Anglo-Danish War of 1807–14

Anglo-Danish War of 1807–14

 

a war waged by England against Denmark; a constituent part of the so-called Napoleonic Wars.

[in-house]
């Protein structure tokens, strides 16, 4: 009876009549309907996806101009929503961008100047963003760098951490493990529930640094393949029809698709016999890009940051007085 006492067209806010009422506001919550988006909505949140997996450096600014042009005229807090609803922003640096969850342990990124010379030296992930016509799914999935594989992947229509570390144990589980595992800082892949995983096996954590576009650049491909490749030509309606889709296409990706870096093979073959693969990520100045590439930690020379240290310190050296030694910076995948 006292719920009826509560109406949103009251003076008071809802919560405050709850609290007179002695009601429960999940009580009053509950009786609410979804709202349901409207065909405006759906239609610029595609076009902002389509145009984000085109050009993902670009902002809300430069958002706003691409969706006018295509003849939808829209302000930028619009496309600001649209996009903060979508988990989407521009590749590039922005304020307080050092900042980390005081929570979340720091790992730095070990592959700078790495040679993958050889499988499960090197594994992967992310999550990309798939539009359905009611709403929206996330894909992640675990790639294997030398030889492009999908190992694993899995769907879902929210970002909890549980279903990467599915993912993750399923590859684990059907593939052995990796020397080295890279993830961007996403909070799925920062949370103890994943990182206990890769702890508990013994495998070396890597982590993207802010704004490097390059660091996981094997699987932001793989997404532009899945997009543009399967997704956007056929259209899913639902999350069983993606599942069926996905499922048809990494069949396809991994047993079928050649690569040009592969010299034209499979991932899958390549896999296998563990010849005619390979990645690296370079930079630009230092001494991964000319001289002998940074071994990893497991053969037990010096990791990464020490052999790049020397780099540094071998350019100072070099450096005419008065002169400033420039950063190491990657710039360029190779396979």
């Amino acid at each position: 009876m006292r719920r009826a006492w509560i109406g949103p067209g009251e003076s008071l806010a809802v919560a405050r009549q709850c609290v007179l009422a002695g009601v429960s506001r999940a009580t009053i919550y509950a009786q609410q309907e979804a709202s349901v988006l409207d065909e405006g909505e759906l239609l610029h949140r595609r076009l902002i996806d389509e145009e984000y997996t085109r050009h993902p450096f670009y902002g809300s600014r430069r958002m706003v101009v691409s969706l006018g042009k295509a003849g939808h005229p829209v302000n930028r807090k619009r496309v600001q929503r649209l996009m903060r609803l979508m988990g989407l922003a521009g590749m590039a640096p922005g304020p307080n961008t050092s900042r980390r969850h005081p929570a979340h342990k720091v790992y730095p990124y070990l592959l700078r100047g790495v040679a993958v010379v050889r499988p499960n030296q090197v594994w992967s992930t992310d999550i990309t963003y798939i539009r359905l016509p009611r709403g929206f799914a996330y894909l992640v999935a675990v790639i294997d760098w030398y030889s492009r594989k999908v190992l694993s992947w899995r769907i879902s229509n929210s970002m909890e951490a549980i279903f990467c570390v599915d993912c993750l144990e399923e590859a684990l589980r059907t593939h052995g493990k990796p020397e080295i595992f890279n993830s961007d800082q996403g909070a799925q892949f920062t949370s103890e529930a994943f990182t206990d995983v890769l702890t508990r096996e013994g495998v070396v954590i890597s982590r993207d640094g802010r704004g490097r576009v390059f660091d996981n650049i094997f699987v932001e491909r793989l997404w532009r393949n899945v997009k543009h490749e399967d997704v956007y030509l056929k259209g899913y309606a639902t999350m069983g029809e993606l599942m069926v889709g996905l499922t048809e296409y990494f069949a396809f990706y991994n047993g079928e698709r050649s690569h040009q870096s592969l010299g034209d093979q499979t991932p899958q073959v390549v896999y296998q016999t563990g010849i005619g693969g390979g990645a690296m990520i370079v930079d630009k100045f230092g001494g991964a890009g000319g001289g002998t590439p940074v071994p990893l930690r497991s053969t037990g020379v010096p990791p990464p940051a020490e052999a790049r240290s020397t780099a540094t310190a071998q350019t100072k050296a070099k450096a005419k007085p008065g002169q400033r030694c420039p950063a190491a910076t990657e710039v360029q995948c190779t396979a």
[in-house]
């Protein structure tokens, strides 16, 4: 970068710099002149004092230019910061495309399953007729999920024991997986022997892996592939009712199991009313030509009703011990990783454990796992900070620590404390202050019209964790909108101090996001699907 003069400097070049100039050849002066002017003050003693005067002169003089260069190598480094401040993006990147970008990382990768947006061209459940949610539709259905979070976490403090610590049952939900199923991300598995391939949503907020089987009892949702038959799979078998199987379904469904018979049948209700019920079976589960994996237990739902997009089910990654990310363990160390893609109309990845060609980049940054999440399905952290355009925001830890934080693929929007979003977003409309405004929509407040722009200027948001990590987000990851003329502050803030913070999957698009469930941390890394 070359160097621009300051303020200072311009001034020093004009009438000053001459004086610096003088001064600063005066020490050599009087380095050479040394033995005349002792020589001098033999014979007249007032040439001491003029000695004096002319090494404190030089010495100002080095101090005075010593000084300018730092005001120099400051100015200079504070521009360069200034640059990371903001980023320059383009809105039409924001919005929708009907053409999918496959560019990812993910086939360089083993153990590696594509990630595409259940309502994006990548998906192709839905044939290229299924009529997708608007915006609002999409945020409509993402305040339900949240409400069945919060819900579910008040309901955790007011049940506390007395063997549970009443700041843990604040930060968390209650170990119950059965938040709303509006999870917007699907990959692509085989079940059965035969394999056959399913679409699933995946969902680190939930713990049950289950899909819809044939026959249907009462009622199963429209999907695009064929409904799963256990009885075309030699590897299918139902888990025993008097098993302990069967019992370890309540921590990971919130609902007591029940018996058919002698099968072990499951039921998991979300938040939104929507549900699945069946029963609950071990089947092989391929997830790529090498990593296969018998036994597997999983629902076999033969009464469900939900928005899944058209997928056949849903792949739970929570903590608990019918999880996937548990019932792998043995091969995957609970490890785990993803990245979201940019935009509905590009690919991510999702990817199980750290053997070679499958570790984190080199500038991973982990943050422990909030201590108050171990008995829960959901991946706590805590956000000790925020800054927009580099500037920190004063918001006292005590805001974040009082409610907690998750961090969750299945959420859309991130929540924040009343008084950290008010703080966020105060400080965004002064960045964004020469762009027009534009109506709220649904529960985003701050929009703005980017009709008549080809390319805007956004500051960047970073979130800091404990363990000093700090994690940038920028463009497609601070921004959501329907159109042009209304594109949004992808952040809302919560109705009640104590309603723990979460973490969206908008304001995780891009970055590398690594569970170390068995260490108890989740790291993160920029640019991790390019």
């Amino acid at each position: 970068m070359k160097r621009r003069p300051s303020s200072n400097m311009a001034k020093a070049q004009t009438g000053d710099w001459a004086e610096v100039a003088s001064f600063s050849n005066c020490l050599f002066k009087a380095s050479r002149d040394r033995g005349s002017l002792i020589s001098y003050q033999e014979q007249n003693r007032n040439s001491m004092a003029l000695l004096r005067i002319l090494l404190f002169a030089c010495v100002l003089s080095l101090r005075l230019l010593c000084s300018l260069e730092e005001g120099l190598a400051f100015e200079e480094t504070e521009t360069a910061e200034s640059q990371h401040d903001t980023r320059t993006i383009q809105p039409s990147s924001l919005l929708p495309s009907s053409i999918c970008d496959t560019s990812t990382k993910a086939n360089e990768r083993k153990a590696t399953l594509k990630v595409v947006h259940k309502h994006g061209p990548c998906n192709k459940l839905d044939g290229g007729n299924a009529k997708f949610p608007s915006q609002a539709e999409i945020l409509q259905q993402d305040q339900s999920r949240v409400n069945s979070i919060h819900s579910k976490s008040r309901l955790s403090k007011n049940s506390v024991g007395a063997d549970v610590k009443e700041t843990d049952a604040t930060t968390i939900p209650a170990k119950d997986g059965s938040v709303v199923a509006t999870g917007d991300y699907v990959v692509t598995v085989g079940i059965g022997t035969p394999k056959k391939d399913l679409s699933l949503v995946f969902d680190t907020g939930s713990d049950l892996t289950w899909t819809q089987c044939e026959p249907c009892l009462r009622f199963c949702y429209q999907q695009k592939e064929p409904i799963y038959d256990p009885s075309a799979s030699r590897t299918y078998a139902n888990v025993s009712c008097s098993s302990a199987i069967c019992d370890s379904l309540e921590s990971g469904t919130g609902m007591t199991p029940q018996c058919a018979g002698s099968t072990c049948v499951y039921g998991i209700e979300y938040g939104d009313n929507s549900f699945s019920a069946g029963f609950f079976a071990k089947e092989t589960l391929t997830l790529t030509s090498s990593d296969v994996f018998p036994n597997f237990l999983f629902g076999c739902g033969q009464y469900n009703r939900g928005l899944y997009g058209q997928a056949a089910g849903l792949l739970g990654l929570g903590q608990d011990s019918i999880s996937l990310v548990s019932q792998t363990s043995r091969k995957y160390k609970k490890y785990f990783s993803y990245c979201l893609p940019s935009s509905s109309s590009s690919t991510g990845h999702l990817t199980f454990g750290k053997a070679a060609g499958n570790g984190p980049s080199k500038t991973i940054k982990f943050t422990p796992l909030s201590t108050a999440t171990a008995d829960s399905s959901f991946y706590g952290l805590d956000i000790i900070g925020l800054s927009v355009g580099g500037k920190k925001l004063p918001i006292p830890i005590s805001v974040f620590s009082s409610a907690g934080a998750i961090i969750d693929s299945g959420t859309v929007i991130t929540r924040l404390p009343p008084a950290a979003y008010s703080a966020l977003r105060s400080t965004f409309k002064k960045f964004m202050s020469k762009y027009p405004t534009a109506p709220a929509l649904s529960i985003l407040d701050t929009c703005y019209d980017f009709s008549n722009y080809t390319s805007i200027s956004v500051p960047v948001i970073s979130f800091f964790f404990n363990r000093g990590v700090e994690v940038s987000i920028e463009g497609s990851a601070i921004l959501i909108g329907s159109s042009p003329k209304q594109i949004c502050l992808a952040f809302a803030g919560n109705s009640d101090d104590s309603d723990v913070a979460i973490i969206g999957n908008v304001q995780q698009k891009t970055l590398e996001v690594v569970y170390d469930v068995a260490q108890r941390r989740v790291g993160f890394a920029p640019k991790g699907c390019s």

On Aug. 16, 1807, England, striving to prevent Denmark from joining the continental blockade, made a landing on the Danish coast; this force, in collaboration with the English fleet, blockaded Copenhagen. On September 7, after a fierce artillery bombardment of Copenhagen, the English forced the Danish military command to surrender the capital. The British seized nearly the entire Danish flotilla. Despite its setbacks, the Danish government did not capitulate to England; after concluding a military alliance with France at the end of October 1807, it joined the continental blockade. On Nov. 4, 1807, England officially declared war on Denmark. Denmark waged war against England until 1810, with the support of Russia, which declared war against England on Nov. 7, 1807. This aided Denmark in 1808–09, when it had to fight against Sweden as well. Denmark concluded the Treaty of Kiel of 1814 with England and Sweden; the treaty’s basic resolutions were confirmed by the Congress of Vienna in 1814–15. Denmark, as an ally of Napoleon I, ceded Norway to Sweden and Heligoland to England. The Anglo-Danish War, like Denmark’s generally unsuccessful participation in the Napoleonic Wars, had a very adverse effect on the country’s economy, reducing Denmark to the status of a second-rate naval power.

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